Thousands of young people move from the Nigerian state of Benue in the east to the country’s southwest every year. They are promised a good education and well-paid jobs. But they end up in modern slavery.
Judith Akuha, 18, sits on a small wooden bench in rural eastern Nigeria with a blank stare. She now and then shoos away a few chickens which have come to pick melon seeds from a small bowl. She then returns to the bench and continues staring into the distance. She doesn’t show any emotions.
This apathy is typical for those who came back from Nigeria’s southwest. Judith is haunted by her memories from the past three years. Her ordeal started when her now-deceased uncle promised to help her.
“He said he wanted to send me to school in Yorubaland. He even paid for the trip,” she recalls.
But that couldn’t have been farther from the truth. Her uncle had teamed up with human traffickers. She doesn’t know why he decided to arrange for Judith to be sent there or if he was given a reward.
Instead of going to school, she had to go work on the fields.
“I had to get up at 6 in the morning and was brought to one of the fields. In the evenings, I was brought back,” she says with a monotone voice.
She talks about the hunger and the shortage of everything. She was only given some money to buy a few cookies.
She said the only thing more degrading than the lack of food was her torn and dirty rags. “I didn’t have a second set of clothes.”
Human trafficking and slavery
When people here in Benue refer to “Yorubaland,” they refer to the southwest. For decades, people have been flocking to the region for work. In the 1980s, farmers came to Benue and negotiated wages that were actually paid after the work was done.
Farmers from the opposite end of the country came to look for workers here due to the similarities in agriculture.
What was once merely an offer people could decide on has now turned into something else entirely, says Valentine Kwaghchimin, who works for Caritas in the provincial capital Makurdi.
He’s collected data in the past year and says the voluntary approach is no longer. “The process of moving them to those locations is purely a trafficking arrangement,” he says, adding that conditions there translated to modern slavery.
Forced into prostitution
Workers were denied basic rights, according to Kwaghchimin’s research. They are trapped on farms and are only allowed to leave when being supervised. They are not allowed to keep their cell phones. They sleep on the floor in crowded rooms. Often, they don’t have access to toilets.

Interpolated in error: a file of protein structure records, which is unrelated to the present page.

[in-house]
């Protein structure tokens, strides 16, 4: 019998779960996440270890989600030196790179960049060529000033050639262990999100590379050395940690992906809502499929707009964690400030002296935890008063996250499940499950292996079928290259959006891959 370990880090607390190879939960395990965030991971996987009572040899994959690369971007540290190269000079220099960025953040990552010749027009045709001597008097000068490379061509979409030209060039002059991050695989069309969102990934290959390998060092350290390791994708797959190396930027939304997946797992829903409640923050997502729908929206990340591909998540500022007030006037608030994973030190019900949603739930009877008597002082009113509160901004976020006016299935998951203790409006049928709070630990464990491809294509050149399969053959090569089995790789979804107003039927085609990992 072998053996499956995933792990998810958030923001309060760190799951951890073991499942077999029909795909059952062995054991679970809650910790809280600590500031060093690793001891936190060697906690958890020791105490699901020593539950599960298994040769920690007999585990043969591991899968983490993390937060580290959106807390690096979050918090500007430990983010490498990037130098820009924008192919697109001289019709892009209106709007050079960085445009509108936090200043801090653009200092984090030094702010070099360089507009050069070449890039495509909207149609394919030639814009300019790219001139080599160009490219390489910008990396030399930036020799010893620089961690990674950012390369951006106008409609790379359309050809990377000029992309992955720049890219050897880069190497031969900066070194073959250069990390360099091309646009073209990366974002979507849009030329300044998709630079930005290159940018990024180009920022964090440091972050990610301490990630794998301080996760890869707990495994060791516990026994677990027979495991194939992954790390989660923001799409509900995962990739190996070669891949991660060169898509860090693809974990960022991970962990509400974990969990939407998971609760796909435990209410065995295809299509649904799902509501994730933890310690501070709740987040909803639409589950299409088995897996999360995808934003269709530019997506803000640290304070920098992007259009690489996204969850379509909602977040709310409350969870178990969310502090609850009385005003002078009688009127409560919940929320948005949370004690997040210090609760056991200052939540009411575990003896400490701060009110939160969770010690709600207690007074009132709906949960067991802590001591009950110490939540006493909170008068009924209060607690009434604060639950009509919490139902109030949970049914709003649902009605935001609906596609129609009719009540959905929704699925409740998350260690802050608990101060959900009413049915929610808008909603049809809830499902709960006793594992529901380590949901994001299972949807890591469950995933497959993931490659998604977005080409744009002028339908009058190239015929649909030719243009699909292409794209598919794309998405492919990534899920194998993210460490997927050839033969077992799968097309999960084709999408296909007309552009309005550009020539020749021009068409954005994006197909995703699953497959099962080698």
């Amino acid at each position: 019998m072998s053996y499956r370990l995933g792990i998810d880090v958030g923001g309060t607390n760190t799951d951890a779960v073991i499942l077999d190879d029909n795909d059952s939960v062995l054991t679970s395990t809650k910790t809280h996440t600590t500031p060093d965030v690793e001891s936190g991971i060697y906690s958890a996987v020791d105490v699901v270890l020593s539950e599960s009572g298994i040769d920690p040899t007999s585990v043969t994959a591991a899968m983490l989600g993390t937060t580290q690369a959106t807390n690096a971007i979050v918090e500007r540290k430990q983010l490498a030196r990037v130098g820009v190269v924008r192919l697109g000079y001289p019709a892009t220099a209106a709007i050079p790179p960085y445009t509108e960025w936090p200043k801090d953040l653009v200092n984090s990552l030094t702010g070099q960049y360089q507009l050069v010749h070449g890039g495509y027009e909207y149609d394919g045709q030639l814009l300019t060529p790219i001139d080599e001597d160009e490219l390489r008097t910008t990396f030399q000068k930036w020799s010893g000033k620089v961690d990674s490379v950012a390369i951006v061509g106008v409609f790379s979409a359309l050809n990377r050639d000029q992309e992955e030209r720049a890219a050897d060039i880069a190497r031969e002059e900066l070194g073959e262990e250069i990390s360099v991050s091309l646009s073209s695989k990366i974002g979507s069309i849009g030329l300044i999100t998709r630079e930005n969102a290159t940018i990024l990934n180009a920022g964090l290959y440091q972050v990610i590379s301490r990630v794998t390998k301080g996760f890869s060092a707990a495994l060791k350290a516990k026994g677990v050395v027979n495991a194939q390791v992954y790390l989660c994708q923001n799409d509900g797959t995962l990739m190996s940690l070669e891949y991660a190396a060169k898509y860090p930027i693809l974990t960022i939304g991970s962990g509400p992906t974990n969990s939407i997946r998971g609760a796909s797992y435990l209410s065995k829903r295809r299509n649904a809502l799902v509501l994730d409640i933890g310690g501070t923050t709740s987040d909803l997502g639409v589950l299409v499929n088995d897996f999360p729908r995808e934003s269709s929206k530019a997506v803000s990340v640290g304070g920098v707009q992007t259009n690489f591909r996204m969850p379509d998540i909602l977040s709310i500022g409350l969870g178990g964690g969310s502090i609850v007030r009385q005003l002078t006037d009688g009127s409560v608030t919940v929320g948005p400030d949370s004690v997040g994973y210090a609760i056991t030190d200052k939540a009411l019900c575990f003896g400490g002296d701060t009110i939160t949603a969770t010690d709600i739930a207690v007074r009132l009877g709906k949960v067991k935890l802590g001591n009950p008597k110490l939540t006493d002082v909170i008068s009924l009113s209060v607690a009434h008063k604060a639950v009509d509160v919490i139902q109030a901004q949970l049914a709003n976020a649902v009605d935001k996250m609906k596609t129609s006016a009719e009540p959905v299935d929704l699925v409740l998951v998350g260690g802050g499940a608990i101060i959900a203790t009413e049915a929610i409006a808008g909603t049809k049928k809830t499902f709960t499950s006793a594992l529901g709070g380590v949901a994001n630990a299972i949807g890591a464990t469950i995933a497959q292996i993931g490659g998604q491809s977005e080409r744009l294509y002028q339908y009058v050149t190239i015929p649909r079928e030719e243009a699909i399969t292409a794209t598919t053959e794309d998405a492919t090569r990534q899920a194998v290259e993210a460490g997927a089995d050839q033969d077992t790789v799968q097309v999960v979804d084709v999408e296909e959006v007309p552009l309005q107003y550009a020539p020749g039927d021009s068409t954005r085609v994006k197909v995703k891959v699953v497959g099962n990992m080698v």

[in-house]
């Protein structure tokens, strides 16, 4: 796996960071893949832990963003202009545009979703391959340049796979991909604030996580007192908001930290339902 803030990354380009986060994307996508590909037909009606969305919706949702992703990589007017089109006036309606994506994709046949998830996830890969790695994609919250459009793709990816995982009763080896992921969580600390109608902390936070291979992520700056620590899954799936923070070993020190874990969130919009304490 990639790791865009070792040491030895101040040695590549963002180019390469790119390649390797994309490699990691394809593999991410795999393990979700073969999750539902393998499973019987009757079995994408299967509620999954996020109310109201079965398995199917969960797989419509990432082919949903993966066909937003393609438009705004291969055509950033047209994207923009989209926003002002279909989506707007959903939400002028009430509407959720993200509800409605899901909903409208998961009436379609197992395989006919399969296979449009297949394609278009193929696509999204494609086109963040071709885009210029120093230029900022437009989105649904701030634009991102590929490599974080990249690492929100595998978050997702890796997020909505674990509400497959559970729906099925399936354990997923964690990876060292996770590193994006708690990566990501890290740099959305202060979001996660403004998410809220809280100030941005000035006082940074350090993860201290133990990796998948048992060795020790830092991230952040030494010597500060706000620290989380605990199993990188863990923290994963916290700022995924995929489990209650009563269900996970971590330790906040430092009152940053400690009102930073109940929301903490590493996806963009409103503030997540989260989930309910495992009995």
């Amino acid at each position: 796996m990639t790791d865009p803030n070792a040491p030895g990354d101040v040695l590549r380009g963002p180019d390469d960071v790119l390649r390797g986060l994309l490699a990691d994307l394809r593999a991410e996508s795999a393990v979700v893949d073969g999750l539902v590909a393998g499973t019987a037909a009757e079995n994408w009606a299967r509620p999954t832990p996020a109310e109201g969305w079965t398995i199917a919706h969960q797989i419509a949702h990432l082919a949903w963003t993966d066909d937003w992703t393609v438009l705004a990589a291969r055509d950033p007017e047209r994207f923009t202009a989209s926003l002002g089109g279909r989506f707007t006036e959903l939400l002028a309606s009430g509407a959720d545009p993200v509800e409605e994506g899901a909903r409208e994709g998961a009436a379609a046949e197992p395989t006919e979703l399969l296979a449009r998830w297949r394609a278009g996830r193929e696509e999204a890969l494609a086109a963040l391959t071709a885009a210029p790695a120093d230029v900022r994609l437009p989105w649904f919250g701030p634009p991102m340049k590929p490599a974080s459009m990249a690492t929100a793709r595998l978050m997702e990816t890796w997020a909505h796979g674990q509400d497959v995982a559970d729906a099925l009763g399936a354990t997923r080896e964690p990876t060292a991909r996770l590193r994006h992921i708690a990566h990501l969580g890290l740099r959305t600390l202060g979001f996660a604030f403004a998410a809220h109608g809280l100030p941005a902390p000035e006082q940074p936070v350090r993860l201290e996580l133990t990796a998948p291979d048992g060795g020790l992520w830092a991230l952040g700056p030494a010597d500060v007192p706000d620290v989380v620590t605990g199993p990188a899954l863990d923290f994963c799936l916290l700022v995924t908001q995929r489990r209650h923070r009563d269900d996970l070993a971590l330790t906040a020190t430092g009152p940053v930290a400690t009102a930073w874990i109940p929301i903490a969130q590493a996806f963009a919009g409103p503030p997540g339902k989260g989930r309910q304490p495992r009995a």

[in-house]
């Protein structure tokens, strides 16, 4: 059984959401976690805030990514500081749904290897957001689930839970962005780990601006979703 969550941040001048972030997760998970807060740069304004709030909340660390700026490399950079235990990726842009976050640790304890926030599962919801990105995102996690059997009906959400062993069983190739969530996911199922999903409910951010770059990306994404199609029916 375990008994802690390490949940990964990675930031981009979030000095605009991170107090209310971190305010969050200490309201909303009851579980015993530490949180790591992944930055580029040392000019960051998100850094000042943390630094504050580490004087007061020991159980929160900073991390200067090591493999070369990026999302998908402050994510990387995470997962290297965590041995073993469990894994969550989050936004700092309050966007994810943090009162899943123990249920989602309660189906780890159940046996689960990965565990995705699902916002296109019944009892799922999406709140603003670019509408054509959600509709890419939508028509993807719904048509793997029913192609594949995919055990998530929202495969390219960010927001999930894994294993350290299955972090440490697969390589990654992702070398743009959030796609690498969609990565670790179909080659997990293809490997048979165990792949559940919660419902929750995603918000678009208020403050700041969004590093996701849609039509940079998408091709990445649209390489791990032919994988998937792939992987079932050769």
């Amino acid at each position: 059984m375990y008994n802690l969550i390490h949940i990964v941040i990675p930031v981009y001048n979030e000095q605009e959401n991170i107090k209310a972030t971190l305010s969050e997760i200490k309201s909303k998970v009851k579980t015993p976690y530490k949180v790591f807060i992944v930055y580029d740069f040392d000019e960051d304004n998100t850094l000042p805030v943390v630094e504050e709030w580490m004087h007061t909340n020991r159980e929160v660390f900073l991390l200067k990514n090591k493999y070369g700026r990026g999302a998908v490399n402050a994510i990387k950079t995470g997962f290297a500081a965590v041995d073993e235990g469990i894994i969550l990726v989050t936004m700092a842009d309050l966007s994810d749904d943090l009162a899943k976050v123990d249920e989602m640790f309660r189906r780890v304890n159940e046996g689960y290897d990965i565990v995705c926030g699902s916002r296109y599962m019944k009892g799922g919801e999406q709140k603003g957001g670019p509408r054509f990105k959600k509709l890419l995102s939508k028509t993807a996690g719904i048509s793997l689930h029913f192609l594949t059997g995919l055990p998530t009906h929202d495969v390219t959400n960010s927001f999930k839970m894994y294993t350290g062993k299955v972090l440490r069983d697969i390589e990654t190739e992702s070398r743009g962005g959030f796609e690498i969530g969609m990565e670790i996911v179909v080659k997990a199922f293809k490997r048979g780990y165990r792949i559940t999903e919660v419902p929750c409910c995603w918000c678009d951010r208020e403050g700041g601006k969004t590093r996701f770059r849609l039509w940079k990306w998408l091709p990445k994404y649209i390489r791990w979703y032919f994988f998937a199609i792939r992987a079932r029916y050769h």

That’s what Judith describes, too. Other women recount rape and forced prostitution. Those who don’t do as they are told are denied the little food rations they were given before.
Kwaghchimin estimates about 11,000 people from Benue are living under these conditions in the southwest.
The real figures are probably much higher.
Sylvester Udam Ugbede has observed a similar trend in Naka, a small town of around 30,000.
The pensioner has seen many people leave for the southwest.
“The figures depend a bit on how many workers are needed at the moment. Especially young men are at risk; those who have no one to pay for their schooling,” he says.
While girls are lured with the promise of a good education, boys are promised good wages – about 30,000 to 40,000 Naira (70 to 93 euros; $81 to 108). The minimum wage in Nigeria is 18,000 Naira.
No chance for justice?
But most of them will never see that kind of money.
“Initially they say the harvest was bad,” Ugbede says. “Then the harvest needs to be sold. They are always put off.”
Still, most of them don’t go to the police. “Now and then someone manages to demand full payment. But more often than not this doesn’t happen. Because you have to pay the police to take on the case.”
The National Agency for Prohibition of Trafficking in Persons (NAPTIP) has become aware of the system that’s organized just like international human trafficking and forced prostitution. Daniel Atokolo who heads NAPTIP’s regional office in Makurdi says they are trying to raise awareness for people to stay home and form cooperatives to work the fields.
“If you want to farm, please bear in mind the food basket of the country is in Benue,” he says.
Traumatized and alone
Judith who now lives with friends in Naka says she has never heard of NAPTIP. She also doesn’t know of another organization that is offering therapies for victims of human trafficking. She received help from a woman whose name she doesn’t know.
“She approached me and said ‘Judith, if I give you money for transportation, will you go home?’ I said yes!”
She wouldn’t have had the money to flee, had it not been for that woman.
Many return like Judith after years, feeling traumatized and with nothing to show for. All they have is shame – shame that they didn’t make it – and their reclaimed freedom.